The death of Amazon workers in tornadoes underlines the need for workers to organise and confront the bosses’ disregard for human life, argues Shabbir Lakha
At least six Amazon workers have been killed after the warehouse they were working in was hit by tornadoes in Edwardsville, Illinois on Saturday. The authorities have said the recovery operation is still underway but they have given up hope of finding any more survivors.
At least 18 tornadoes ripped through the South and Midwest of the US, in one of the largest tornado outbreaks in US history that has killed at least 80 people. The largest death tolls came from factories, such as the candle factory in Mayfield, Kentucky, which had 110 people working at the time the tornado hit (around midnight). Only 40 of have been rescued so far.
Despite the advance tornado warnings, workers in the Mayfield candle factory and the Edwardsville Amazon factory were made to come in to work.
Amazon, owned by the second richest man on the planet, has spent millions on anti-union campaigns and union-busting tactics precisely to stop workers organising over health and safety concerns that could have prevented this completely avoidable loss of life.
In Bessemer, Alabama earlier this year, when workers tried to unionise, Amazon unleashed an aggressive anti-union campaign which was ultimately successful. The company sent letters, posters and videos to employees with misinformation about the union, held anti-union meetings at work which employees had to attend, changed the remit of how many votes were needed to win, and even got the county to change the traffic light timings outside the factory to stop union organisers being able to speak to employees.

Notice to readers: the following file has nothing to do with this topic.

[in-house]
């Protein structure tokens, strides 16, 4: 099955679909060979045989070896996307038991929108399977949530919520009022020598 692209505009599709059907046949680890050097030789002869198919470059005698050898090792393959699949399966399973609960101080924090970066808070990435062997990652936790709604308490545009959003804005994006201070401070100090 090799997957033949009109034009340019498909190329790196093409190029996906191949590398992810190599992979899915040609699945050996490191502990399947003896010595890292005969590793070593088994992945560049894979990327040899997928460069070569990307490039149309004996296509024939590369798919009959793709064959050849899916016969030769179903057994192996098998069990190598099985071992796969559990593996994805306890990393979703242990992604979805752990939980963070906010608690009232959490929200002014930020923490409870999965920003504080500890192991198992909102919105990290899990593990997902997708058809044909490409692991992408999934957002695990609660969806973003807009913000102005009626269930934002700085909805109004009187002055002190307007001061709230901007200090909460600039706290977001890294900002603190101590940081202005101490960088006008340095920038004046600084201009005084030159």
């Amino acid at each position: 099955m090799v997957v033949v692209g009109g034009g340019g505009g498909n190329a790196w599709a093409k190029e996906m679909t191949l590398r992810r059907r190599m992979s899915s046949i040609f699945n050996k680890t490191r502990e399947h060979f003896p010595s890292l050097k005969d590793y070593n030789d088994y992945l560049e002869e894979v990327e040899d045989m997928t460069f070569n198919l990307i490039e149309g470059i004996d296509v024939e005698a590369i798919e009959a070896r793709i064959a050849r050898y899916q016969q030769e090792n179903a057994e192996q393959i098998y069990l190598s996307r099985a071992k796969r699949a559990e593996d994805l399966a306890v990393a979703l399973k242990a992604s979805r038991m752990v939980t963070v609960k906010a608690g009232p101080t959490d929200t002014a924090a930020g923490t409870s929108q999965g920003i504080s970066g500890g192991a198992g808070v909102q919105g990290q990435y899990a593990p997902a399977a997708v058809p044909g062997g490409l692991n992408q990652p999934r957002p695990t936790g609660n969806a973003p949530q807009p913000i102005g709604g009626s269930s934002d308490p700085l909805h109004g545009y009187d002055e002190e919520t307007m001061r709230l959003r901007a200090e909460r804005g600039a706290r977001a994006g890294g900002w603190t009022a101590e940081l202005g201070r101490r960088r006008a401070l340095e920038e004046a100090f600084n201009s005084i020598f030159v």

At the beginning of the pandemic, Chris Smalls, an Amazon worker in New Jersey, was fired for leading a walk-out in protest over the inadequate health provisions and sick pay which had led to himself and a number of employees at the warehouse catching Covid.
As we can see with the disaster in Edwardsville and a litany of unsafe practices that have cost lives and caused injury, Amazon does not care about the lives of its employees. For Jeff Bezos, whose wealth increases by an average of $300 million per day, profit is the only thing that matters, no matter the cost to the workers.
This tragedy reminds me of the Triangle shirtwaist factory fire in New York in 1911, where 146 workers were killed. Sylvia Pankhurst described the fire as “fatal because ordinary means of exit were inadequate, fire escapes were too short to reach the factory’s monstrous height”. The only exit the workers on the 9th floor of the building could have taken was locked by the bosses to prevent theft and to keep union organisers out.
After the fire, union organiser and garment worker Rose Schneiderman said: "Too much blood has been spilled. I know from my experience that it is up to the working people to save themselves. The only way they can save themselves is by a strong working class movement."
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Shabbir Lakha is a Stop the War officer, a People's Assembly activist and a member of Counterfire.
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